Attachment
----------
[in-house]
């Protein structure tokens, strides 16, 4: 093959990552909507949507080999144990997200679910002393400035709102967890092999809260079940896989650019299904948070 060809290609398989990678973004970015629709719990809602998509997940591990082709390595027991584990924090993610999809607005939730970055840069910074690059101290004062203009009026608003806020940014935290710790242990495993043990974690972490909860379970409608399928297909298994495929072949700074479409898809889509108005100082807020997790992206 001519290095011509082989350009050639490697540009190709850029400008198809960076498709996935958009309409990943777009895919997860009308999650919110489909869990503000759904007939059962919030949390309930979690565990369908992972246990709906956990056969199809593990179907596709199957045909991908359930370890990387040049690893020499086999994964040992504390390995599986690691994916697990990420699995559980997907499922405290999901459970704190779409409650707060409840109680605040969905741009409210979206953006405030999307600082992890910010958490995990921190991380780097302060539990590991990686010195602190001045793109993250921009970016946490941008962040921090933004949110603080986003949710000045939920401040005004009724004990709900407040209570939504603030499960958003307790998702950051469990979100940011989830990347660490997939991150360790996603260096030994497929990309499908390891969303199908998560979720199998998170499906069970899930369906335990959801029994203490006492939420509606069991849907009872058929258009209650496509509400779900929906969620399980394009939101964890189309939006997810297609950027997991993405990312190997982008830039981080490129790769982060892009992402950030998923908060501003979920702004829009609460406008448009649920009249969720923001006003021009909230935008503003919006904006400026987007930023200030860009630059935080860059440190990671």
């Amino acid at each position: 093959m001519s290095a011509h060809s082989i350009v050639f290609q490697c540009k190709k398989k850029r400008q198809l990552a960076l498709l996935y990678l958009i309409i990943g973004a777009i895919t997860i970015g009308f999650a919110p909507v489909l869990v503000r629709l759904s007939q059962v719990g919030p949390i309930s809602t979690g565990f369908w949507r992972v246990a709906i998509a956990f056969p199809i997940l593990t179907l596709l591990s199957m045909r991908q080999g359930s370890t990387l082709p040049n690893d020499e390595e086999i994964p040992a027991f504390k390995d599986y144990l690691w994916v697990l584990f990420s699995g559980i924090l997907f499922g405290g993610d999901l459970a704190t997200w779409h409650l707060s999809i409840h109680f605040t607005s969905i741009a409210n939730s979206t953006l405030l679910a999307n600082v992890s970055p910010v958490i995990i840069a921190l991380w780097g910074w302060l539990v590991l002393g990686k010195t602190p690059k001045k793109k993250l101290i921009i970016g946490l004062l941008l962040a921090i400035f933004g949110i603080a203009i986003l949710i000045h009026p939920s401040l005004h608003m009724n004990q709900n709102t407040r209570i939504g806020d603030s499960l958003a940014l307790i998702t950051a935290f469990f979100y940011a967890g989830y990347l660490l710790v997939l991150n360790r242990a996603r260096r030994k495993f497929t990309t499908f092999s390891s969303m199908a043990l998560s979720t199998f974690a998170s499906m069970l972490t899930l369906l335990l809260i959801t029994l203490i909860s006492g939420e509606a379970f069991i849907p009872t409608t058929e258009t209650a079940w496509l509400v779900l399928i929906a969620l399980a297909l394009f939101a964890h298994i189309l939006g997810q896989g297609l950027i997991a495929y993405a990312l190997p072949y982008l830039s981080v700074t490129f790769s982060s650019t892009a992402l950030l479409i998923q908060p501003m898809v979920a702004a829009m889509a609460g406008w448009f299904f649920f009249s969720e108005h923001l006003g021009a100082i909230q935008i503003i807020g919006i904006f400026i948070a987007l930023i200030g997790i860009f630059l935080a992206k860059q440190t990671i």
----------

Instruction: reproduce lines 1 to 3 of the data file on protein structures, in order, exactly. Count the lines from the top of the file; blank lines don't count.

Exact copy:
[in-house]
């Protein structure tokens, strides 16, 4: 093959990552909507949507080999144990997200679910002393400035709102967890092999809260079940896989650019299904948070 060809290609398989990678973004970015629709719990809602998509997940591990082709390595027991584990924090993610999809607005939730970055840069910074690059101290004062203009009026608003806020940014935290710790242990495993043990974690972490909860379970409608399928297909298994495929072949700074479409898809889509108005100082807020997790992206 001519290095011509082989350009050639490697540009190709850029400008198809960076498709996935958009309409990943777009895919997860009308999650919110489909869990503000759904007939059962919030949390309930979690565990369908992972246990709906956990056969199809593990179907596709199957045909991908359930370890990387040049690893020499086999994964040992504390390995599986690691994916697990990420699995559980997907499922405290999901459970704190779409409650707060409840109680605040969905741009409210979206953006405030999307600082992890910010958490995990921190991380780097302060539990590991990686010195602190001045793109993250921009970016946490941008962040921090933004949110603080986003949710000045939920401040005004009724004990709900407040209570939504603030499960958003307790998702950051469990979100940011989830990347660490997939991150360790996603260096030994497929990309499908390891969303199908998560979720199998998170499906069970899930369906335990959801029994203490006492939420509606069991849907009872058929258009209650496509509400779900929906969620399980394009939101964890189309939006997810297609950027997991993405990312190997982008830039981080490129790769982060892009992402950030998923908060501003979920702004829009609460406008448009649920009249969720923001006003021009909230935008503003919006904006400026987007930023200030860009630059935080860059440190990671």
């Amino acid at each position: 093959m001519s290095a011509h060809s082989i350009v050639f290609q490697c540009k190709k398989k850029r400008q198809l990552a960076l498709l996935y990678l958009i309409i990943g973004a777009i895919t997860i970015g009308f999650a919110p909507v489909l869990v503000r629709l759904s007939q059962v719990g919030p949390i309930s809602t979690g565990f369908w949507r992972v246990a709906i998509a956990f056969p199809i997940l593990t179907l596709l591990s199957m045909r991908q080999g359930s370890t990387l082709p040049n690893d020499e390595e086999i994964p040992a027991f504390k390995d599986y144990l690691w994916v697990l584990f990420s699995g559980i924090l997907f499922g405290g993610d999901l459970a704190t997200w779409h409650l707060s999809i409840h109680f605040t607005s969905i741009a409210n939730s979206t953006l405030l679910a999307n600082v992890s970055p910010v958490i995990i840069a921190l991380w780097g910074w302060l539990v590991l002393g990686k010195t602190p690059k001045k793109k993250l101290i921009i970016g946490l004062l941008l962040a921090i400035f933004g949110i603080a203009i986003l949710i000045h009026p939920s401040l005004h608003m009724n004990q709900n709102t407040r209570i939504g806020d603030s499960l958003a940014l307790i998702t950051a935290f469990f979100y940011a967890g989830y990347l660490l710790v997939l991150n360790r242990a996603r260096r030994k495993f497929t990309t499908f092999s390891s969303m199908a043990l998560s979720t199998f974690a998170s499906m069970l972490t899930l369906l335990l809260i959801t029994l203490i909860s006492g939420e509606a379970f069991i849907p009872t409608t058929e258009t209650a079940w496509l509400v779900l399928i929906a969620l399980a297909l394009f939101a964890h298994i189309l939006g997810q896989g297609l950027i997991a495929y993405a990312l190997p072949y982008l830039s981080v700074t490129f790769s982060s650019t892009a992402l950030l479409i998923q908060p501003m898809v979920a702004a829009m889509a609460g406008w448009f299904f649920f009249s969720e108005h923001l006003g021009a100082i909230q935008i503003i807020g919006i904006f400026i948070a987007l930023i200030g997790i860009f630059l935080a992206k860059q440190t990671i």